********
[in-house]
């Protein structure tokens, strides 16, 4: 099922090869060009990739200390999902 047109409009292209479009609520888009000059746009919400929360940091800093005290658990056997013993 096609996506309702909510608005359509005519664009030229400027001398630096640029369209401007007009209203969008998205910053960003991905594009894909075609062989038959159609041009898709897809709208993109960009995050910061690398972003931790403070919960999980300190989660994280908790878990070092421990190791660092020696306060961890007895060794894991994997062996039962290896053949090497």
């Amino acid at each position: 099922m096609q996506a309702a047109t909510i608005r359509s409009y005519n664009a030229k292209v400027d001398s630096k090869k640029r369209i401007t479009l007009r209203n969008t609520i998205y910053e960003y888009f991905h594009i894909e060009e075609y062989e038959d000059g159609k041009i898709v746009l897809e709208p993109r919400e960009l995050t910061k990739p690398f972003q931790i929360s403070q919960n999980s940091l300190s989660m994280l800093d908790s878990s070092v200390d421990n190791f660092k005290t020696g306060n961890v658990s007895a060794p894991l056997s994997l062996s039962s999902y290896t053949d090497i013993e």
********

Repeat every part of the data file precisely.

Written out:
[in-house]
């Protein structure tokens, strides 16, 4: 099922090869060009990739200390999902 047109409009292209479009609520888009000059746009919400929360940091800093005290658990056997013993 096609996506309702909510608005359509005519664009030229400027001398630096640029369209401007007009209203969008998205910053960003991905594009894909075609062989038959159609041009898709897809709208993109960009995050910061690398972003931790403070919960999980300190989660994280908790878990070092421990190791660092020696306060961890007895060794894991994997062996039962290896053949090497």
């Amino acid at each position: 099922m096609q996506a309702a047109t909510i608005r359509s409009y005519n664009a030229k292209v400027d001398s630096k090869k640029r369209i401007t479009l007009r209203n969008t609520i998205y910053e960003y888009f991905h594009i894909e060009e075609y062989e038959d000059g159609k041009i898709v746009l897809e709208p993109r919400e960009l995050t910061k990739p690398f972003q931790i929360s403070q919960n999980s940091l300190s989660m994280l800093d908790s878990s070092v200390d421990n190791f660092k005290t020696g306060n961890v658990s007895a060794p894991l056997s994997l062996s039962s999902y290896t053949d090497i013993e």